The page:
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CRISPR rice can withstand devastating fungal disease

ZME Science

"Genetic scissors" can bring food security for millions of people.

by Mihai Andrei (Edited and reviewed by Zoe Gordon)

Rice is a staple for billions of people. It provides over 20% of the world's calories and it is, without a doubt, one of the most important crops on Earth. But every year, a disease called 'rice blast' destroys 10-30% of global rice yields. Let's put it this way: this one disease destroys up to 6% of the world's food every year.

“Blast is the most serious disease of plants in the world because it affects virtually all growing regions of rice and also because rice is a huge crop,” said Pamela Ronald, a distinguished professor in the Department of Plant Pathology at UC Davis, who worked on the research.

This is where CRISPR enters the stage.

Cutting and pasting genes

CRISPR is a relatively new technology that only emerged within the last few decades. In essence the technique enables researchers to use harmless bacteria to cut and paste genetic sequences into different organisms. It's already been used on several animals, including humans (for treating genetic disorders). Now, researchers found a way to use it against blast.

After they sequenced thousands and thousands of rice plants, researchers found a mutation that offers protection against the infection. But plants that had this mutation didn't produce that much rice. So researchers used CRISPR to take that mutation and deploy it into other plants. Essentially, they gave rice plants resistant to blast infection (and two other infections as well) without substantially reducing their yields.

“We’re hoping that people can […] edit them to get a nice balance between resistance and high yield,” said Ronald.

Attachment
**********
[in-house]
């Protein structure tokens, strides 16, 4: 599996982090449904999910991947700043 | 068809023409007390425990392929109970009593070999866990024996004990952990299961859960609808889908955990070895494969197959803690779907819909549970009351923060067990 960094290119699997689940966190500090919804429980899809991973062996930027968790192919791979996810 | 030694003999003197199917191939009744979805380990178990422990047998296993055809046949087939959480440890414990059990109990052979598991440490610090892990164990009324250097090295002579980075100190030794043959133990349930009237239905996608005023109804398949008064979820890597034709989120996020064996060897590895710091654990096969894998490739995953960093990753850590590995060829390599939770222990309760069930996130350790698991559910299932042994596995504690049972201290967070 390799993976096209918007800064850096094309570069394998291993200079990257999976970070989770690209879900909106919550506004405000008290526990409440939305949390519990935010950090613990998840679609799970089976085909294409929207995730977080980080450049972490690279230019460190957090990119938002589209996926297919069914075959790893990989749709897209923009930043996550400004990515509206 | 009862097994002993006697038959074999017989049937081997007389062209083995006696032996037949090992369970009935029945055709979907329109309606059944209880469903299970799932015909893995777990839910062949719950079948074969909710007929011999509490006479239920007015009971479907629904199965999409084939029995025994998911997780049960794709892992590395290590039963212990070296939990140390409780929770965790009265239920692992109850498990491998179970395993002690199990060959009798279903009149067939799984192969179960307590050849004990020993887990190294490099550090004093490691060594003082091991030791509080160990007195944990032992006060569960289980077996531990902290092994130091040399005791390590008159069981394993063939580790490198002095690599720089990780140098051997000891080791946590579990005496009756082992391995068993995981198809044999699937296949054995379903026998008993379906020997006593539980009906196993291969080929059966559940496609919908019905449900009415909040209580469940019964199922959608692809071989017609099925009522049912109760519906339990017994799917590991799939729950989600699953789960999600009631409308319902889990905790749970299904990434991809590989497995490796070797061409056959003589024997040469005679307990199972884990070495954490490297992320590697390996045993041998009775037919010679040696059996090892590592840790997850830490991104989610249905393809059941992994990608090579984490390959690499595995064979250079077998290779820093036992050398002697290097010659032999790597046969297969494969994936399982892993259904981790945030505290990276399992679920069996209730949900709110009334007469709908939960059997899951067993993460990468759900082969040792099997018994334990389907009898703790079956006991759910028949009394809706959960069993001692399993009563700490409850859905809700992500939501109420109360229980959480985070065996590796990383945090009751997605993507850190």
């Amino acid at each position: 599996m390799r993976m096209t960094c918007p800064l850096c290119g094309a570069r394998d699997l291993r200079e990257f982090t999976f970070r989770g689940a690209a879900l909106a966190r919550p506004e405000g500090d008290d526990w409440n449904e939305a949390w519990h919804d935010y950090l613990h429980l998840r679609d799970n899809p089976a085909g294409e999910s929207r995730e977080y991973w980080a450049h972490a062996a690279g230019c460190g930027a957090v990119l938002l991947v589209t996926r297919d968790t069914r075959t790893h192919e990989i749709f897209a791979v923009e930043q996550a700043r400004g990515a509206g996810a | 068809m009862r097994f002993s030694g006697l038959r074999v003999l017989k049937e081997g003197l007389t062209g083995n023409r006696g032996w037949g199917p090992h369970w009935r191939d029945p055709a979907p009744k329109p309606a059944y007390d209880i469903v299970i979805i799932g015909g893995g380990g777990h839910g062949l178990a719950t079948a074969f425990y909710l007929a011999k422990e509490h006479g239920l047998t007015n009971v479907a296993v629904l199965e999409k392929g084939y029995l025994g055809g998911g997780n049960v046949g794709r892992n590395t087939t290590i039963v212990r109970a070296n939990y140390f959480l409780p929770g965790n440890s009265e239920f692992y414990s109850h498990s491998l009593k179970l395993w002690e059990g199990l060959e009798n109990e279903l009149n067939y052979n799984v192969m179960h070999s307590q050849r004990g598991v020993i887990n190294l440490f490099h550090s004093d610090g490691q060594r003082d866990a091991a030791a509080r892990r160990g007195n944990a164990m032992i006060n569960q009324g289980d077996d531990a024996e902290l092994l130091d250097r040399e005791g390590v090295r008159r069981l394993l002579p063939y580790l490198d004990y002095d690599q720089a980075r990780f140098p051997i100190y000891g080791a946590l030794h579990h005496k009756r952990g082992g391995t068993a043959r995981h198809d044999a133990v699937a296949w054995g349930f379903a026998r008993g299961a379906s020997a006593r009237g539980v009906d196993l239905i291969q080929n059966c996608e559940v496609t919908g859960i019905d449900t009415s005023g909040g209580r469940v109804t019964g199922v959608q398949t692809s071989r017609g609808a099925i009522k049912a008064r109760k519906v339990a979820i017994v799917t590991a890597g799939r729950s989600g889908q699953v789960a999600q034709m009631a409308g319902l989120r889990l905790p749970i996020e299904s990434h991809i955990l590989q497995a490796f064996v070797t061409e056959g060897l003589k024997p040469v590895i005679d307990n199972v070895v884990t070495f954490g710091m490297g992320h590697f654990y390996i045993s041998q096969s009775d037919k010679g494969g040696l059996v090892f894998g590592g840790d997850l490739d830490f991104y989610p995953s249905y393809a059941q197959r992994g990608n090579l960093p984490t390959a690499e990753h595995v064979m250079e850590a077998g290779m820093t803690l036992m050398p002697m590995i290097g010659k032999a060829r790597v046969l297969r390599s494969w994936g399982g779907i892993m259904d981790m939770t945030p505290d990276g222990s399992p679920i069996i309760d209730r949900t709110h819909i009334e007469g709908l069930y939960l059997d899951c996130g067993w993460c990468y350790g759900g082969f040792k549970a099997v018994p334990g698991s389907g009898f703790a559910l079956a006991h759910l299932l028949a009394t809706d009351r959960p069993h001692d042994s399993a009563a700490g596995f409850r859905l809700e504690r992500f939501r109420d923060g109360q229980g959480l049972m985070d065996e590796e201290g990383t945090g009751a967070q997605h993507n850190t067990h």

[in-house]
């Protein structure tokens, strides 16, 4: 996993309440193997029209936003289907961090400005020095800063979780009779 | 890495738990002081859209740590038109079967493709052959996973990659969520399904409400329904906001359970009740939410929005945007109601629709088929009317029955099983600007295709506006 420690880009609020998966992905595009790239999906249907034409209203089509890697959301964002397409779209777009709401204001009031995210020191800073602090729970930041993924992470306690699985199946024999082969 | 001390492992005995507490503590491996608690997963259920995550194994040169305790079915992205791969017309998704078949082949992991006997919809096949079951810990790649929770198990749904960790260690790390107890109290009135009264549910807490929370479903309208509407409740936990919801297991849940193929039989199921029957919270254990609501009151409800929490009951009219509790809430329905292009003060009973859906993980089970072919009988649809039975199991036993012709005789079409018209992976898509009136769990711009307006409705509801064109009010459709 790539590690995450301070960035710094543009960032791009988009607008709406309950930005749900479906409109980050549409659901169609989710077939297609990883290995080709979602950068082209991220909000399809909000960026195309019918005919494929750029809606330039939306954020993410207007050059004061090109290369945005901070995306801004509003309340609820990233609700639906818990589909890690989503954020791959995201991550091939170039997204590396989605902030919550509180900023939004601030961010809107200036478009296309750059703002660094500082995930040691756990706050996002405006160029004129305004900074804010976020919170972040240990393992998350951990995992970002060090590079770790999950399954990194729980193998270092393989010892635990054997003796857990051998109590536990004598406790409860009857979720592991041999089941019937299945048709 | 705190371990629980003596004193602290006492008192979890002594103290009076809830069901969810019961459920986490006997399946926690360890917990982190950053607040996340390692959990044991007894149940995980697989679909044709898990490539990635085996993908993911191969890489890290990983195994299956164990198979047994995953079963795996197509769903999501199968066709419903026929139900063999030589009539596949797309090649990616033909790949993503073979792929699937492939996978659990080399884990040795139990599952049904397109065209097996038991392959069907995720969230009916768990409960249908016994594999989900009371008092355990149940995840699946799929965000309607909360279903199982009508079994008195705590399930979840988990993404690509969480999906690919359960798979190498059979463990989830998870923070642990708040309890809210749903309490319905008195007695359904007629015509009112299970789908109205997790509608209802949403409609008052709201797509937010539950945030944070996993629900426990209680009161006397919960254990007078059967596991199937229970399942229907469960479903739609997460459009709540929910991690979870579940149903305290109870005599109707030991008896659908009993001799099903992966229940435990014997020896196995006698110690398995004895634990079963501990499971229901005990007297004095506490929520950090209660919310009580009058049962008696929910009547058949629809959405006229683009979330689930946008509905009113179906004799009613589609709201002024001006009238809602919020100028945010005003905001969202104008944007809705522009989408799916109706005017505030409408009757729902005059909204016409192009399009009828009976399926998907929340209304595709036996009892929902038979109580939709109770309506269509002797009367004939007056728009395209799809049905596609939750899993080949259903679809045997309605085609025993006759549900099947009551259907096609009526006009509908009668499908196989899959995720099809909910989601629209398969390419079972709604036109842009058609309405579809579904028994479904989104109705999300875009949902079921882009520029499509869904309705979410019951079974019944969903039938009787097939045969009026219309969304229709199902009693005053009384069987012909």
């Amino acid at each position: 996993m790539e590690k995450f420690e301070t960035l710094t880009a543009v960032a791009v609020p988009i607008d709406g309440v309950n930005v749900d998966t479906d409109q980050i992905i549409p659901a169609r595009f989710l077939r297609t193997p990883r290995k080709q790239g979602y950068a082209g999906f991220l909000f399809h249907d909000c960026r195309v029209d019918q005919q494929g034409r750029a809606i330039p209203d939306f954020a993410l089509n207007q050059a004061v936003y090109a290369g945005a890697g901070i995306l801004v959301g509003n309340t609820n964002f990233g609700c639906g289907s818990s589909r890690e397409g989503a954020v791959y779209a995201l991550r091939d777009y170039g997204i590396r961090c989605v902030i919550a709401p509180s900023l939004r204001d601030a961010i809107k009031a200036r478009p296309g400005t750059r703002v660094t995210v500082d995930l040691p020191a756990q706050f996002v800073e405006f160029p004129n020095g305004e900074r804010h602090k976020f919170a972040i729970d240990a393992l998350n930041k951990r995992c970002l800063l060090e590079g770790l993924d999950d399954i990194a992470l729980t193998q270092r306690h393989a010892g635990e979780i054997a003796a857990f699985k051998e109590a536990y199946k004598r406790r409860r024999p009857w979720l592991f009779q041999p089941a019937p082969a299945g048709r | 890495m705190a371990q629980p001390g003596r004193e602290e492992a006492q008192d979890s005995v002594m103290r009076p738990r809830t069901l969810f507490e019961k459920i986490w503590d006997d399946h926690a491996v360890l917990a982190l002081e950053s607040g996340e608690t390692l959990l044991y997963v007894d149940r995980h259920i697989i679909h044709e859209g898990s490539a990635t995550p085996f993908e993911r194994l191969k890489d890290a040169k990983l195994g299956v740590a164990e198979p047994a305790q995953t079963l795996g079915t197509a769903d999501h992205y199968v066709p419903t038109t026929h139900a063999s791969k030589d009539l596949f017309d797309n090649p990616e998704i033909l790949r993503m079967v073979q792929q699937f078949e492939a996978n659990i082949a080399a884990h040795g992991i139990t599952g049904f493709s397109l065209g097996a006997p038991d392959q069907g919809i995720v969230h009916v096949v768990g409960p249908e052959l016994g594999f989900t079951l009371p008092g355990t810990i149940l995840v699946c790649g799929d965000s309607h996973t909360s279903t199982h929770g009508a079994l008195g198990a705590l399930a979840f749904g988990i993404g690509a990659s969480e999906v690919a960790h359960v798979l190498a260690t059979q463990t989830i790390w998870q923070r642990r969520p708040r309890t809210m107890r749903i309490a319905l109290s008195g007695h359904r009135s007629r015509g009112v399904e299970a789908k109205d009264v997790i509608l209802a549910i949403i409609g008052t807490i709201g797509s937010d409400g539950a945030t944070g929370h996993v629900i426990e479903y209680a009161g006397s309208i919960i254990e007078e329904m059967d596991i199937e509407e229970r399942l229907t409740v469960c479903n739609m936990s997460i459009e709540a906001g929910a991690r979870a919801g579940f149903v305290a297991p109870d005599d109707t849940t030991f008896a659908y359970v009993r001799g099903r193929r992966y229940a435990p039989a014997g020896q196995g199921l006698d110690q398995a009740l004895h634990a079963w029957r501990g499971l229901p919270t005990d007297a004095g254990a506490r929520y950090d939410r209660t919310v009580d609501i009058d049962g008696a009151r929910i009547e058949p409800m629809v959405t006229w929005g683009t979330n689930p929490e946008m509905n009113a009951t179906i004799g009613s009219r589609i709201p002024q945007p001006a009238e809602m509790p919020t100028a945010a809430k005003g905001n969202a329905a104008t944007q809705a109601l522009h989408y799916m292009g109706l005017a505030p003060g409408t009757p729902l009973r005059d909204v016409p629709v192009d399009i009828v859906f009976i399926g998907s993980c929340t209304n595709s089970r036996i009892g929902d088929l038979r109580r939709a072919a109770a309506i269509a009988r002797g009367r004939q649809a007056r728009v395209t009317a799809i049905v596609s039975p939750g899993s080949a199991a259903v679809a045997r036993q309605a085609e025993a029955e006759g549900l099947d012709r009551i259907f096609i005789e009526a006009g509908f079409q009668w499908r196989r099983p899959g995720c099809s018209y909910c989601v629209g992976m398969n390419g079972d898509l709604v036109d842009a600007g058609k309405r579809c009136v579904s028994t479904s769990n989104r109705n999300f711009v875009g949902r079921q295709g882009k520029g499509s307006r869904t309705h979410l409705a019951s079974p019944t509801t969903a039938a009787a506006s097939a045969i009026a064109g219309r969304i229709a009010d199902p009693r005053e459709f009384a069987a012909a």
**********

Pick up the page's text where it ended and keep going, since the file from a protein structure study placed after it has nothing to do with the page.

Food security and fear

The results were extremely promising. The plants grew well and were indeed resistant. But there's a catch. The researchers used a type of rice that isn't normally grown for food. They used a variety that grows fast and is useful for studies. However, the team hopes that other researchers can pick up on their work and expand trials to more common types of rice.

“A lot of these lesion mimic mutants have been discovered and sort of put aside because they have low yield,” said Ronald. “We’re hoping that people can go look at some of these and see if they can edit them to get a nice balance between resistance and high yield.”

While it may still take some time, engineering plants to be resistant to diseases seems like something that's very much in reach with current technology. But whether or not people will accept it still remains unclear.

In many countries, there's strong resistance against genetically modified plants, and consumers simply don't want GMO food. In the US, for instance, nearly half of all consumers avoid GMOs . In the EU, consumers have similar concerns.

There have been several successful efforts to introduce genetically modified crops. In the Philippines, nutrient-rich golden rice is improving consumers' wellbeing, while in Bangladesh, GM eggplants are providing better yields and improving food security.


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